A new study from Kentucky Youth Advocates shows that school health services for children vary significantly from district to district in the commonwealth.
KYA asserts that schools are the best places for children to receive certain types of medical attention, including as physical, dental and mental care. But not all districts provide each service.
Executive Director Terry Brooks says there’s no standard way for schools to pay for student health, and the methods use differ across the state. For example, in northern Kentucky, private donations pay for many services, though that can be problematic.
“That school nurse is only as good as the latest foundation grant. In other parts of Kentucky, you see extensive collaboration between health departments and public schools,” he says.
Brooks says Jefferson County Public Schools pays for many health services out of its operating budget, but that’s not always the case in the rest of central Kentucky, where Medicaid dollars are generally unavailable to school health workers.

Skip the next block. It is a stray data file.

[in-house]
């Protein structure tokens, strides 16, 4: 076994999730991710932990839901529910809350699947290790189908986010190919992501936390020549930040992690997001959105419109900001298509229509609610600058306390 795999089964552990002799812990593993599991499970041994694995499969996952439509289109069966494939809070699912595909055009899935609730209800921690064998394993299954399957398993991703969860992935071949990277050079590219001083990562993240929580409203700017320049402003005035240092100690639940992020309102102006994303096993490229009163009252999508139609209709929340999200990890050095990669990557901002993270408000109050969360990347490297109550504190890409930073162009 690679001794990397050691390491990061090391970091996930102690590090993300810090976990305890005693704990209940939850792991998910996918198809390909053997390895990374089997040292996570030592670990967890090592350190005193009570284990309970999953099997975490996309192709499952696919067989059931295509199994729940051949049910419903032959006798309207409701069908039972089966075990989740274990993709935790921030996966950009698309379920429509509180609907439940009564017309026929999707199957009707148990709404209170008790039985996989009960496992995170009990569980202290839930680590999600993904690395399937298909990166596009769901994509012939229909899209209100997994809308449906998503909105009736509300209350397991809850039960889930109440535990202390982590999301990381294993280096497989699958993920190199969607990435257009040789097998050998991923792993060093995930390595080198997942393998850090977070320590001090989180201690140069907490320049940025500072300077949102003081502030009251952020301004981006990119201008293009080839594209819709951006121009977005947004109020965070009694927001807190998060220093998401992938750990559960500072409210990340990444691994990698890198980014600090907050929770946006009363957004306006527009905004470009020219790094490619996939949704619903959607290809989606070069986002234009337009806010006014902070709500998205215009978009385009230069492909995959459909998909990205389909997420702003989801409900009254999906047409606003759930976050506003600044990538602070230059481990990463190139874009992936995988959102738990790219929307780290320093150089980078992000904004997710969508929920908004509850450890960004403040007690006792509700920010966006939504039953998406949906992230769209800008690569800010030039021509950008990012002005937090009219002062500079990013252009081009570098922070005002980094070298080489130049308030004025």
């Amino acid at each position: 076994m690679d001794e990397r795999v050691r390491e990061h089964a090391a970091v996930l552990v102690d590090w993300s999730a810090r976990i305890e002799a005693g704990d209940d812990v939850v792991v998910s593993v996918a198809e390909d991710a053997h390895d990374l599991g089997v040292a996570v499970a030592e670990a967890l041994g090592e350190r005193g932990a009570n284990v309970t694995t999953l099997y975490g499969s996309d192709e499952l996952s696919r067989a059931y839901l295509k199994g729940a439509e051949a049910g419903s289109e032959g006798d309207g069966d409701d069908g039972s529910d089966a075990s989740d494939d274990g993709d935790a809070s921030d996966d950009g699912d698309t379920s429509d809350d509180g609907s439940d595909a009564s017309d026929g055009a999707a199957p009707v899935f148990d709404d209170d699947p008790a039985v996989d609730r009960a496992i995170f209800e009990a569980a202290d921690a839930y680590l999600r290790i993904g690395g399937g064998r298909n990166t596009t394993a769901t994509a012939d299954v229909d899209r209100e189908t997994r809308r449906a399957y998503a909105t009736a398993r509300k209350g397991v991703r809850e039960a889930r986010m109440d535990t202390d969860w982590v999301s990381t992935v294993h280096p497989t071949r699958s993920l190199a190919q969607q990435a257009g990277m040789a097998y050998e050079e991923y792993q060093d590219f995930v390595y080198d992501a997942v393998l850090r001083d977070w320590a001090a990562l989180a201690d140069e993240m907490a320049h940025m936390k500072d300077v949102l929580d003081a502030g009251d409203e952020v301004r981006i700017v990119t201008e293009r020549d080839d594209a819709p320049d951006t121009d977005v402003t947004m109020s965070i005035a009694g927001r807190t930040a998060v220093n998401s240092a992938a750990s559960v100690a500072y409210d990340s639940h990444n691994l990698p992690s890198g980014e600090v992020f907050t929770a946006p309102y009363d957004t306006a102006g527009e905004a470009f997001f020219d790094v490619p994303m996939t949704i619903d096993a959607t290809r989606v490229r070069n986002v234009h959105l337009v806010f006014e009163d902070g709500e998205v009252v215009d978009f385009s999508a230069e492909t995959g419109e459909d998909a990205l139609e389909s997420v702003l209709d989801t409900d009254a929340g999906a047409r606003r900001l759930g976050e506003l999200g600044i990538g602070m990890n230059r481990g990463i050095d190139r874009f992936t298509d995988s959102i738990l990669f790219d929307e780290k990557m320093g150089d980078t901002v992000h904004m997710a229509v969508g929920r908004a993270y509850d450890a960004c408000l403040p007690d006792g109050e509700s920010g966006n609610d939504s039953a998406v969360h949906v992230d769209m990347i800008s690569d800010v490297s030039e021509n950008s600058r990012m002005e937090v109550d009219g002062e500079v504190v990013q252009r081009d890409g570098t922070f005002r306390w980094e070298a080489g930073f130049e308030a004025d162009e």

“The Passport region is kind of like this hole in the doughnut where school districts are left to flounder for themselves because it’s difficult, in fact it’s impossible, to work out what we would consider common sense reciprocal agreements,” says Brooks.
Brooks is urging Governor Steve Beshear and the General Assembly to make it easier for Medicaid providers to administer care to students in schools. Brooks says that’s the best way to make sure students are cared for. A spokesperson for the governor’s office says they are reviewing the report. To read the study, click here (PDF).